Carla, I thank you for that! Us City families with goats are always learning about them! I have 2 pygmy/nigerian girls that are 7 months. Have had them since they were 8 weeks! I can’t see myself ever without one.

      • Carol L Aug 25, 2019 @ 7:23

        Thanks for the post. I’m still on the fence regarding goats. I have had cows, and want sheep and would like the milk ….I need heavy cream, which I understand won’t work with goat milk as the fat globules are too small and won’t separate out…..
        So, still deciding.

  • Lindsey Jun 15, 2015 @ 10:41

    I am looking for neither dairy or meat. Is it right that they only produce milk if you breed them.

    • Kris Bordessa Jun 22, 2015 @ 17:34

      Yes, they need to be bred in order to produce milk.

  • Cristel Boyd Jun 4, 2015 @ 19:10

    Can you keep 2 Nigerians in a 4 foot high fenced yard?

  • Melissa May 5, 2015 @ 2:31

    Nigerians are officially on our list for all the reasons you’ve mentioned! We’re looking for our best match now, but are willing to be patient with the process in order to find the right goats…not just the cutest goats 😉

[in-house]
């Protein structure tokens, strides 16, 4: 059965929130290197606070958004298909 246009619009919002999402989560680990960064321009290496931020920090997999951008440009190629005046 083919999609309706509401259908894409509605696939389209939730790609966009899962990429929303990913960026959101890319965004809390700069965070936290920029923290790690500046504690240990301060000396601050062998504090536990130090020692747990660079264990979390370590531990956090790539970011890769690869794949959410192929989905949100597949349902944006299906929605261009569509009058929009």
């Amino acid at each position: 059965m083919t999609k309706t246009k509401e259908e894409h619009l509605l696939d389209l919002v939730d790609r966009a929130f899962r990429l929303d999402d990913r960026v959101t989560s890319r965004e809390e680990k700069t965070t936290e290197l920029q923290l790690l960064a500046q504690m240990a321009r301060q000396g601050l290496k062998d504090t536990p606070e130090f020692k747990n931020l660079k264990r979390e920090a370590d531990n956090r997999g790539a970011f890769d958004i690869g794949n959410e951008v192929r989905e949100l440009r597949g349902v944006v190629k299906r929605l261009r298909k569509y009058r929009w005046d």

• Candi Apr 20, 2015 @ 15:45

    Very cute –

    Thanks for the info. I’m a cow person – but if I was going “goat” these would be pretty tempting!

    • Tammy May 30, 2015 @ 0:53

      I have been helping at a local Nigerian farm… these goats are so laid back, and very lovable!! When I go to milk, I spend extra time with each goat for love. The milk is good.. They make all sorts of stuff.. including their own soaps and lotions with the they milk twice a day. The neighbor even gives some of the milk to his chickens, which they love. Our chickens? Not too crazy about it.

  • stephani Apr 18, 2015 @ 7:16

    In our city they allow goats if you take a class, which I did and had my nieces join me. We have a doe and wether. Kronk our whether is best friends with my Pitt pup and even if he has the other goat he will yell at me until my pup gets put in the kennel too. We take them all for walks through town and to the river. We ofcourse live in the middle of the city and our Nigerian dwarfs are a great hit. We also have chickens, rabbits, ducks and do a garden every year along with our fruit trees. The neighborhood kids and all my nieces and nephews volunteer to help with the chores.